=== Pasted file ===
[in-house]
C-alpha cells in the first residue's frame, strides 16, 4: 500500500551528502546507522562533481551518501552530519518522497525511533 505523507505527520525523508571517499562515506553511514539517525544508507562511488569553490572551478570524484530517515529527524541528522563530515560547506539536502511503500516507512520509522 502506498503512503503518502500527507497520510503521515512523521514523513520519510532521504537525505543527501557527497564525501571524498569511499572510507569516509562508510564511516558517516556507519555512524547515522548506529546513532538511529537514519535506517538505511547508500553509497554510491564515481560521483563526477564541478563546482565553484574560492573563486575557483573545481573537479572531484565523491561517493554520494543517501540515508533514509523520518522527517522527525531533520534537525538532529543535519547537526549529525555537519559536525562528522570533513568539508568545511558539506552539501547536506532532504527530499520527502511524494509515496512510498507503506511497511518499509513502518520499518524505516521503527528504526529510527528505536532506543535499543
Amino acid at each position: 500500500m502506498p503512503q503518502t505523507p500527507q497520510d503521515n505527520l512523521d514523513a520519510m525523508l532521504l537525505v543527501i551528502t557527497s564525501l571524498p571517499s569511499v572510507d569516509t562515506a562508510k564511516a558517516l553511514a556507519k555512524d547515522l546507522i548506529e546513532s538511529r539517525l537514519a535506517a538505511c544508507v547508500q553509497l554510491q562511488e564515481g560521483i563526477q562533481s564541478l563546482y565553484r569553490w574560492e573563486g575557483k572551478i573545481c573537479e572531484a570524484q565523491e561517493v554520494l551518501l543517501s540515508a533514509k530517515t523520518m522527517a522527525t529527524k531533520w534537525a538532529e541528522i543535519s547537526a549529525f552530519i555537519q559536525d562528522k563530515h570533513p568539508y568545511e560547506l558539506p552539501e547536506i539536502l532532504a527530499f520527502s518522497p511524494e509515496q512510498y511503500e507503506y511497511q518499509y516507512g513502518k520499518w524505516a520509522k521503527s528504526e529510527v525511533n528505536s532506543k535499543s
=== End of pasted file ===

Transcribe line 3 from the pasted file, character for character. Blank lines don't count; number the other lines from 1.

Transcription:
Amino acid at each position: 500500500m502506498p503512503q503518502t505523507p500527507q497520510d503521515n505527520l512523521d514523513a520519510m525523508l532521504l537525505v543527501i551528502t557527497s564525501l571524498p571517499s569511499v572510507d569516509t562515506a562508510k564511516a558517516l553511514a556507519k555512524d547515522l546507522i548506529e546513532s538511529r539517525l537514519a535506517a538505511c544508507v547508500q553509497l554510491q562511488e564515481g560521483i563526477q562533481s564541478l563546482y565553484r569553490w574560492e573563486g575557483k572551478i573545481c573537479e572531484a570524484q565523491e561517493v554520494l551518501l543517501s540515508a533514509k530517515t523520518m522527517a522527525t529527524k531533520w534537525a538532529e541528522i543535519s547537526a549529525f552530519i555537519q559536525d562528522k563530515h570533513p568539508y568545511e560547506l558539506p552539501e547536506i539536502l532532504a527530499f520527502s518522497p511524494e509515496q512510498y511503500e507503506y511497511q518499509y516507512g513502518k520499518w524505516a520509522k521503527s528504526e529510527v525511533n528505536s532506543k535499543s